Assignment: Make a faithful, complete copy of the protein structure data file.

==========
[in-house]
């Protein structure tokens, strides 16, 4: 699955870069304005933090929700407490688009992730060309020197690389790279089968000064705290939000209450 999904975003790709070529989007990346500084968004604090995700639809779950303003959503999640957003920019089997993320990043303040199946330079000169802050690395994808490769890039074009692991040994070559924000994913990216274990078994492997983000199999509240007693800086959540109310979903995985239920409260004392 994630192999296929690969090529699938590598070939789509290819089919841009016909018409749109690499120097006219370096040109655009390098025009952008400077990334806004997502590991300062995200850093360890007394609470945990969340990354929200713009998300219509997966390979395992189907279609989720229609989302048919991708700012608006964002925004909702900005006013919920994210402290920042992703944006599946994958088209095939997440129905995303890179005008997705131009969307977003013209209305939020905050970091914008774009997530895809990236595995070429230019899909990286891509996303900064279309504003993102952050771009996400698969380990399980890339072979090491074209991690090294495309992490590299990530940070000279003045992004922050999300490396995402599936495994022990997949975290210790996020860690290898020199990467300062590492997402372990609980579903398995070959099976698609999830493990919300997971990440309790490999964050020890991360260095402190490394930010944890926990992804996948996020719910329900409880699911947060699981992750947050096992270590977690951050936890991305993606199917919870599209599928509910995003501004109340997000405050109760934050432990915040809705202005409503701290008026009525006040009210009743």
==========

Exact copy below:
[in-house]
């Protein structure tokens, strides 16, 4: 699955870069304005933090929700407490688009992730060309020197690389790279089968000064705290939000209450 999904975003790709070529989007990346500084968004604090995700639809779950303003959503999640957003920019089997993320990043303040199946330079000169802050690395994808490769890039074009692991040994070559924000994913990216274990078994492997983000199999509240007693800086959540109310979903995985239920409260004392 994630192999296929690969090529699938590598070939789509290819089919841009016909018409749109690499120097006219370096040109655009390098025009952008400077990334806004997502590991300062995200850093360890007394609470945990969340990354929200713009998300219509997966390979395992189907279609989720229609989302048919991708700012608006964002925004909702900005006013919920994210402290920042992703944006599946994958088209095939997440129905995303890179005008997705131009969307977003013209209305939020905050970091914008774009997530895809990236595995070429230019899909990286891509996303900064279309504003993102952050771009996400698969380990399980890339072979090491074209991690090294495309992490590299990530940070000279003045992004922050999300490396995402599936495994022990997949975290210790996020860690290898020199990467300062590492997402372990609980579903398995070959099976698609999830493990919300997971990440309790490999964050020890991360260095402190490394930010944890926990992804996948996020719910329900409880699911947060699981992750947050096992270590977690951050936890991305993606199917919870599209599928509910995003501004109340997000405050109760934050432990915040809705202005409503701290008026009525006040009210009743």